Deep Heaven Portland, Night 1
Friday, June 11
The first night of Deep Heaven Portland, a two-day festival at SPACE Gallery, was a gala of psychedelic New England alt-rock. The $10 cover charge and crowded bill — six bands, four of them relatively unknown to local music fans — may have kept the turnout low, but those who attended experienced five hours of auditory bliss. Curated by departing SPACE events planner Ian Paige (of the psych groups Planets Around the Sun and Herbcraft; the latter played on the festival’s second day) and Jinsen Liu (of the Allston psych trio 28 Degree Taurus), the line-up presented a cohesive group of musicians performing in front of trippy projections (’90s computer animation, video game sequences and, naturally, swirling shapes and colors).
Openers Mr. Chris and the Instant Animals are a young Portland band that serves as the musical vehicle for former Modern Syndrome/Turn Down Day frontman Chris DiRocco’s muse. The music was similar to DiRocco’s other groups’, but Mr. Chris showed improved versatility by introducing tape loops and a spacier groove into his mopey, lo-fi riffing.
Quilt, a trio comprised of players from Boston, New York and New Jersey, played next and fit in nicely with their chanted group vocals and guitar-driven melody lines. The looping and winding rhythms that dominated their sound bordered on drone at times, but managed to keep the audience captivated.
Following Quilt, their soon-to-be tour mates Mmoss took the stage. Their set had a classic-rock vibe, with ’70s pop structures and singing duties shared among all four members. The shrieking organ and prog-rock flute played by Rachel Neveu were especially interesting elements of their sound, but hardly the only ones. Guitarist Doug Tuttle announced a new song and revealed a reverb-drenched psych side complete with a punk breakdown and Tame Impala–gone-wild guitar solo that gave me a whole new appreciation for this Dover-based foursome.
Portland’s Foam Castles were up next. The first tune, “Horticulture Friends” (from their recently released EP Come Over to My House), felt like the theme song to some generation-defining summer movie. The band’s rock hooks (courtesy of singer/guitarist Tyler Jackson) and hyper-pop energy (via drummer D.J. Moore and bassist Mandy Wheeler) never seemed forced. Foam Castles’ sound is thick and complex, not unlike that of groups like Cut Copy and Panda Bear. During the jams, it was often difficult to tell where one instrument left off and another began in the gorgeous mix of two guitars, keyboard, bass and drums.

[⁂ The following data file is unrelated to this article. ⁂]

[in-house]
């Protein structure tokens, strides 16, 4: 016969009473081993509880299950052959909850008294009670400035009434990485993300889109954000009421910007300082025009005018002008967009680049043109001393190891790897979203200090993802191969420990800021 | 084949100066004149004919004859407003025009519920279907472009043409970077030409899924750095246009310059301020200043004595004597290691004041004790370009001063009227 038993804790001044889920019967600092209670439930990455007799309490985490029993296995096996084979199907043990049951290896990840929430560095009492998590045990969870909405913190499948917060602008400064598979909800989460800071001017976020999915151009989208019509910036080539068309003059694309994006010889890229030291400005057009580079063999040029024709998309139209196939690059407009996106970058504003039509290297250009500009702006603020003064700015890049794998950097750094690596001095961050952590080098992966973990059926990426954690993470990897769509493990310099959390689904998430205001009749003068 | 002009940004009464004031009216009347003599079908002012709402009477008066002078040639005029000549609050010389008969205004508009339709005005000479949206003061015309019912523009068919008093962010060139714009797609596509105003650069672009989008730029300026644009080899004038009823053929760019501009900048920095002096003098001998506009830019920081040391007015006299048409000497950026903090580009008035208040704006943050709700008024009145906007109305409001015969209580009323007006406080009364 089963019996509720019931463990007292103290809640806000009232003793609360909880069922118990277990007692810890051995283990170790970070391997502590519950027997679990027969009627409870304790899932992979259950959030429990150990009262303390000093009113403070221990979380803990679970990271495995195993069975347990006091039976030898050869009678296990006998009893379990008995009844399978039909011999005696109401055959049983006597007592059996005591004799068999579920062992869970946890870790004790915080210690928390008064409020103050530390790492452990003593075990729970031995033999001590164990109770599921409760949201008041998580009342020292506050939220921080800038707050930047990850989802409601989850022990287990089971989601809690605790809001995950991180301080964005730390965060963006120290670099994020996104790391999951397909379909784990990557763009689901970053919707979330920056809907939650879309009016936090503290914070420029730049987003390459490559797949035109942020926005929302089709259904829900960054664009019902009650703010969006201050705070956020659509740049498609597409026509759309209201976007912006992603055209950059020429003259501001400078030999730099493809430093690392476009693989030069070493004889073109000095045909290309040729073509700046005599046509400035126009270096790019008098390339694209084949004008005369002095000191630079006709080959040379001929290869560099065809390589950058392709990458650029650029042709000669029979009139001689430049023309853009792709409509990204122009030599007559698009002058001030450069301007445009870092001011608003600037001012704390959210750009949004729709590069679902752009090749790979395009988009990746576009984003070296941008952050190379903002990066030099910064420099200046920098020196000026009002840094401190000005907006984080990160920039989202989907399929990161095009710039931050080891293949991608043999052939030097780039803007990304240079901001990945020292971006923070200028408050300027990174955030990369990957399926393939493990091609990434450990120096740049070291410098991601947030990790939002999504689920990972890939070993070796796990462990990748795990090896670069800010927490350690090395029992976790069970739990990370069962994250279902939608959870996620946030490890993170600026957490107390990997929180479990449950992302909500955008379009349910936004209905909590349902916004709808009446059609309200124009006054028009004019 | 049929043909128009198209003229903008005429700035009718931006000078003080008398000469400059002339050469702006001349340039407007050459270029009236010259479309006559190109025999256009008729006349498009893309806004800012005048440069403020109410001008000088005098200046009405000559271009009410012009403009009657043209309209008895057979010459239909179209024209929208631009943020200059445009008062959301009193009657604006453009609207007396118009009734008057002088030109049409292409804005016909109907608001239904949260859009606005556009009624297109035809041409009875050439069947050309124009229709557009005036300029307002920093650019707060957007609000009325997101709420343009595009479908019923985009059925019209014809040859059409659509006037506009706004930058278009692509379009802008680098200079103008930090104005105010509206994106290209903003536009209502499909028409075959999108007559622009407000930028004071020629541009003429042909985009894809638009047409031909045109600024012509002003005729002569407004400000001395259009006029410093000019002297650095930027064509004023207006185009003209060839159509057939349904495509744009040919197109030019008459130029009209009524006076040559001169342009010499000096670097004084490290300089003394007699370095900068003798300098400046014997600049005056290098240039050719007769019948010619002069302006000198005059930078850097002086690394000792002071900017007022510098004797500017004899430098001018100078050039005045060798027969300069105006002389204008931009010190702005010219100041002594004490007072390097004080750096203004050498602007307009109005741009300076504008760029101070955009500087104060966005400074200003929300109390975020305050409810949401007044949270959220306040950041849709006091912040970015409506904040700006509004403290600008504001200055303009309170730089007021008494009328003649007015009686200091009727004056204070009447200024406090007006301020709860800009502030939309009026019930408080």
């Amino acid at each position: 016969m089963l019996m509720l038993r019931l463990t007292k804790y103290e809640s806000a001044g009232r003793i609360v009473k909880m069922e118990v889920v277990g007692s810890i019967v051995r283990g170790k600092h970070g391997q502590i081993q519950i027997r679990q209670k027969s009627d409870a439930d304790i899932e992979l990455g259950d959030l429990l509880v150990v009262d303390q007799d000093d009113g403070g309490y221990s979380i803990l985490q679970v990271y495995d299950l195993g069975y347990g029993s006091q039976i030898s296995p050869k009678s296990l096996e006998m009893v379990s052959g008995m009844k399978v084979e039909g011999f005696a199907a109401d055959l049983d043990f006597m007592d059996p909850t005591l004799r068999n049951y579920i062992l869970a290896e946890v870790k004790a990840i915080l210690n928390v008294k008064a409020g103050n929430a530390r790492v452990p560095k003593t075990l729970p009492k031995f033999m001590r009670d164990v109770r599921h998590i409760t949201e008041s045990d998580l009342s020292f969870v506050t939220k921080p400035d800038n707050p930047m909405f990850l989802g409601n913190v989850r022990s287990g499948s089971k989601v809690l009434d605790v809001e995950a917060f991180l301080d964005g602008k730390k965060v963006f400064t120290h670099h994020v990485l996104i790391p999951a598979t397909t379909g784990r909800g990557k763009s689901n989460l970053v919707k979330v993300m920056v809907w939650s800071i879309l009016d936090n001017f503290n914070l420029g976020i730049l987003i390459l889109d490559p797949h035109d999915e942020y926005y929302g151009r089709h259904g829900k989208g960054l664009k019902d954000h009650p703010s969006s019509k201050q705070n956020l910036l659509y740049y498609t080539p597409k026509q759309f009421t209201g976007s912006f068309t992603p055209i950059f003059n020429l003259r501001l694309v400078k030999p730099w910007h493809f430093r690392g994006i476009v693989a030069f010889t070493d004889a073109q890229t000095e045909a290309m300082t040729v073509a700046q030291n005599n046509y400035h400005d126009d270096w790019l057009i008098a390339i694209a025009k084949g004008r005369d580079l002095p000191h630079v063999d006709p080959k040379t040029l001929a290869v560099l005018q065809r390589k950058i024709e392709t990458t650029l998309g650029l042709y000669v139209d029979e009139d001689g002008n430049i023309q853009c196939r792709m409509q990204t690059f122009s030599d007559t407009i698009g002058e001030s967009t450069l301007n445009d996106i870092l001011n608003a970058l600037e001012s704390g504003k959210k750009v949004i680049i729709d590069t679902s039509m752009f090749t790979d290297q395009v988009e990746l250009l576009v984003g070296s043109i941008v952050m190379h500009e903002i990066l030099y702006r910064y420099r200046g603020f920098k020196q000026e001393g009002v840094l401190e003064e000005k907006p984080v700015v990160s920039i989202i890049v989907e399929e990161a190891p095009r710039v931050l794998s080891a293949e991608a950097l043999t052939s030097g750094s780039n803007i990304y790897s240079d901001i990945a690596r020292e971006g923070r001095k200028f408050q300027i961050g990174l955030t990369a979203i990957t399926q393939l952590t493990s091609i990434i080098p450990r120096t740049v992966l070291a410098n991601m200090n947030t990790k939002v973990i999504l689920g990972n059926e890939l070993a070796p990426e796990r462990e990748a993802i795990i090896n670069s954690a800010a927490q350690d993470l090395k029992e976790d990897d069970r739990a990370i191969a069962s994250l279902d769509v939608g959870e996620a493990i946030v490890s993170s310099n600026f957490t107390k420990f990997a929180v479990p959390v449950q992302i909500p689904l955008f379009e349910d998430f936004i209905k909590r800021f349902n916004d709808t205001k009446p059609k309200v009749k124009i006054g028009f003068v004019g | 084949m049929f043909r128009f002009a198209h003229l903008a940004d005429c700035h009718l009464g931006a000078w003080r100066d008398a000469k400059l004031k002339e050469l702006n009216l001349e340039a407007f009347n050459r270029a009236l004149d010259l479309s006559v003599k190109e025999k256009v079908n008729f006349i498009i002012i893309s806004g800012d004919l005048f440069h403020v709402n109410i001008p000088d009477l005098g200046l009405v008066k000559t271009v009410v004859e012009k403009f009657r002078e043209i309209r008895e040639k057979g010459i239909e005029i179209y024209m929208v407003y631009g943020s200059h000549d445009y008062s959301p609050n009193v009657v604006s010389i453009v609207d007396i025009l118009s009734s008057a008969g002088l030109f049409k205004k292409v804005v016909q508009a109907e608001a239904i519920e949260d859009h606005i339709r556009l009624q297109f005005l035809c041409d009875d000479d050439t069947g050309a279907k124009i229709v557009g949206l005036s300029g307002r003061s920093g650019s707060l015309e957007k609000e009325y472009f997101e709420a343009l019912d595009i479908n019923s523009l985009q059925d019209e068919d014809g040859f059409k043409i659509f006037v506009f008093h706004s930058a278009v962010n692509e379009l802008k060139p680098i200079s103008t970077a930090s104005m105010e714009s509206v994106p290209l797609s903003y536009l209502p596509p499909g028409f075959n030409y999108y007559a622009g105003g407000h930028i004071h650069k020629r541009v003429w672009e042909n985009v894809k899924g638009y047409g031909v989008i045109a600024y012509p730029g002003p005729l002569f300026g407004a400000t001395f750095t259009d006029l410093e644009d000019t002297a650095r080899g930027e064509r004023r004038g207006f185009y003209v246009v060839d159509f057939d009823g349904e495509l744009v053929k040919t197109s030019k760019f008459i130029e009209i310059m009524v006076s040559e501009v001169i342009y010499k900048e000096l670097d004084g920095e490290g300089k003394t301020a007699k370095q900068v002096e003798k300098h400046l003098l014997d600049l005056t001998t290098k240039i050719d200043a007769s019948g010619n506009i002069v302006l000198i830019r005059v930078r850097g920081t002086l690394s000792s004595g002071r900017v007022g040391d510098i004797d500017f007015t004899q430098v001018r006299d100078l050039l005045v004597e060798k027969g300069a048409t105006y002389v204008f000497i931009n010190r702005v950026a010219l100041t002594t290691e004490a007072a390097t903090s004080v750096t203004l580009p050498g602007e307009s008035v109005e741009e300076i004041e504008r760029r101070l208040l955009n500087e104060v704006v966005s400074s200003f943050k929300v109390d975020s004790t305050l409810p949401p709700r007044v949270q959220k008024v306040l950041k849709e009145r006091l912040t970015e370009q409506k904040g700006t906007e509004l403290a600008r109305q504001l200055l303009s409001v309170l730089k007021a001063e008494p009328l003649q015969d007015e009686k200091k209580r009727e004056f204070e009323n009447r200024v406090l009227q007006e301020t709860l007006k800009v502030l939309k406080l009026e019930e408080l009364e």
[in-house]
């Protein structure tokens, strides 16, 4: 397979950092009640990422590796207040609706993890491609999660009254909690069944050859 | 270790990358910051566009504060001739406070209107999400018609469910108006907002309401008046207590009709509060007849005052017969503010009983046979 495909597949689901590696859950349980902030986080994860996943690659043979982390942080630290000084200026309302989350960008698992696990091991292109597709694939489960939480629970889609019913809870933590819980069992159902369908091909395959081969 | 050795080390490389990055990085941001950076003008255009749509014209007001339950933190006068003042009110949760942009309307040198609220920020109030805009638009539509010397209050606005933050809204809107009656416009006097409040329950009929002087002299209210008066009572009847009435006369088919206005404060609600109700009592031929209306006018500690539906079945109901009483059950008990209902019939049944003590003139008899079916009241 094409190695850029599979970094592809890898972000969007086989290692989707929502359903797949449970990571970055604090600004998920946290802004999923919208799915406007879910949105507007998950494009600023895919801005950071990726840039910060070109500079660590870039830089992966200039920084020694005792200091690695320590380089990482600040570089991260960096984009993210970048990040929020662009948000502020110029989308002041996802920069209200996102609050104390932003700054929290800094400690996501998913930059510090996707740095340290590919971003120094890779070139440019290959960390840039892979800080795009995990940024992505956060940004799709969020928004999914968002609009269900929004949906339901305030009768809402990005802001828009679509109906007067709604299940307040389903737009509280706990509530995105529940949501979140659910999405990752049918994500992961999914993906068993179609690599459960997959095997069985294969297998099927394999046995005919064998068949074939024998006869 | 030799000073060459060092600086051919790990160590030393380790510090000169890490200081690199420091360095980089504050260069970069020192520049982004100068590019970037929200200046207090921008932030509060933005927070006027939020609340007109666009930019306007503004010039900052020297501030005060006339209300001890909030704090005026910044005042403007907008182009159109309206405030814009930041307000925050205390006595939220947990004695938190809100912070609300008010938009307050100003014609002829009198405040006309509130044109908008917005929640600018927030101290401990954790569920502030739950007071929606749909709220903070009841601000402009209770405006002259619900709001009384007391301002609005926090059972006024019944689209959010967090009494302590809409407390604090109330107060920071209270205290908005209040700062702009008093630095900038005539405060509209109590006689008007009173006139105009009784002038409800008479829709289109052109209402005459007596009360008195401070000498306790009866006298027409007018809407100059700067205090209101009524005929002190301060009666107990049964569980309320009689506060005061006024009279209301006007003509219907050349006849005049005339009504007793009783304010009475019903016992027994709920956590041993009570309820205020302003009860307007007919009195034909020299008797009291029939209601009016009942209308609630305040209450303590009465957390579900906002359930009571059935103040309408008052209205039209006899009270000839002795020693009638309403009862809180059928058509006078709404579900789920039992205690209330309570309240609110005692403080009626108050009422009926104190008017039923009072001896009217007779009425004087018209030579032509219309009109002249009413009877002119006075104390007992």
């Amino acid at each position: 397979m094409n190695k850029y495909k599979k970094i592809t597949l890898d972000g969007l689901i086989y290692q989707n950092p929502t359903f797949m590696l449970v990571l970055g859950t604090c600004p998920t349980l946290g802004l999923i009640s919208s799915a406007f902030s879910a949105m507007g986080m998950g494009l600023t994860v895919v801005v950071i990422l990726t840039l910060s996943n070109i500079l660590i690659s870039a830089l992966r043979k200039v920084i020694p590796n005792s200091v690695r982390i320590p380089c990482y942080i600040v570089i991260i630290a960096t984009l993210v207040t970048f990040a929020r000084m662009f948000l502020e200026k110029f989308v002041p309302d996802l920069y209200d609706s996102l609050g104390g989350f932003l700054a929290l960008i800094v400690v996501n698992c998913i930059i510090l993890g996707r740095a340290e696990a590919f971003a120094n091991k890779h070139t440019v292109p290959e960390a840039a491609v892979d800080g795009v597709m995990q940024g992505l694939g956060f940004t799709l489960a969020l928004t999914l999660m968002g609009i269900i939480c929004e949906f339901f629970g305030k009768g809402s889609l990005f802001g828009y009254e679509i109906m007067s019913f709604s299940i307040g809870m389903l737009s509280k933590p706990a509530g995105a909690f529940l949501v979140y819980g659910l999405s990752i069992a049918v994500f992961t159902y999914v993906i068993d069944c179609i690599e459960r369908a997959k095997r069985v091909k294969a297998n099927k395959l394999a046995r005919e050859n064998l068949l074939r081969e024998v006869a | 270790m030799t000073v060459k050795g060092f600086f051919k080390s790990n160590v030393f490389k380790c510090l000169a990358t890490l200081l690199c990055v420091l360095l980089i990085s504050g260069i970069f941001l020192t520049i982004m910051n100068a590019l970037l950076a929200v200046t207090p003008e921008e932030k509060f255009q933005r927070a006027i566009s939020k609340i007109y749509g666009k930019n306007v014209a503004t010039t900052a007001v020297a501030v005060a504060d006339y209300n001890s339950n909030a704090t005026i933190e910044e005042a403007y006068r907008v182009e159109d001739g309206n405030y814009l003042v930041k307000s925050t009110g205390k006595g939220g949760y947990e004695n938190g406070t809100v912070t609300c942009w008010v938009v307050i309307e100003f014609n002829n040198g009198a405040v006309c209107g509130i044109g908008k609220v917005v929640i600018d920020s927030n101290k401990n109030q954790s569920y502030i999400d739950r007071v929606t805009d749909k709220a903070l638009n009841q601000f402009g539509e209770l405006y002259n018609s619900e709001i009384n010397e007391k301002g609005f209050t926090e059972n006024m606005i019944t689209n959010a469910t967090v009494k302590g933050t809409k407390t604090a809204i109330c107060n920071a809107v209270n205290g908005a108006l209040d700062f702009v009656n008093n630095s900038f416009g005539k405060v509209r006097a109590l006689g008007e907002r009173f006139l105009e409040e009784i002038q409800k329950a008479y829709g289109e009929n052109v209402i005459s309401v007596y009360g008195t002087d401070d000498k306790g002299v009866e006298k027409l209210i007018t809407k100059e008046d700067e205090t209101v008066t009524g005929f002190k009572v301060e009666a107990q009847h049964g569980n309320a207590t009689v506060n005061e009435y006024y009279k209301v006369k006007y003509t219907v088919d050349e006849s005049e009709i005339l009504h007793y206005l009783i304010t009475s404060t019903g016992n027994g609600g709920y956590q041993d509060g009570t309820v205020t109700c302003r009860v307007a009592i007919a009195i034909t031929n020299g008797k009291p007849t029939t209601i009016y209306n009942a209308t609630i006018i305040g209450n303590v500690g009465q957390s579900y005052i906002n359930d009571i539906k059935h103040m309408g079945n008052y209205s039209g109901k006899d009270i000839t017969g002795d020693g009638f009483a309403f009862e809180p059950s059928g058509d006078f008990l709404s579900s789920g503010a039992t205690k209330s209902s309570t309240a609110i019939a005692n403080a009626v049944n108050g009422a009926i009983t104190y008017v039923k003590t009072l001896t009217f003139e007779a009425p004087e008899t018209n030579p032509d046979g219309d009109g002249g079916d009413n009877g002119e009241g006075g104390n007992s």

28 Degrees Taurus teased us with some bass/drum jams before guitarist and sequencer Jinsen Liu entered and the audience realized there was an actual performance going on. If their set had a theme, it was indiscernible. Chiming guitar and swallowed-up bass etched out a melodic no-wave sound, coupled with mumbled/incoherent vocals by Liu and bassist Karina Dacosta. A recording of submarine sonar echoed the murky underwater atmospherics that separated the band’s instruments from our ears. Somewhere in those lines of cable and effect pedals and amps and microphones, they lost me.
Local headliners Metal Feathers appropriately kicked off their set with “Fuzzy,” the first track on their new album, Contrast Eats The Slimey Green. Among other selections from their sophomore release, the crashing “NLTL” sounded great; “City Hall” was even faster and more furious; and the intro to “Hideous Eclipse” is a clarion call to the righteous beast of a song that follows. In addition to a couple tunes from their first album (most notably, “Roll of the Dice”), MF unleashed some mind-fucking new songs. Their third album is supposedly in the works. Sweet Jesus, I can’t wait.
— Anders J. Nielsen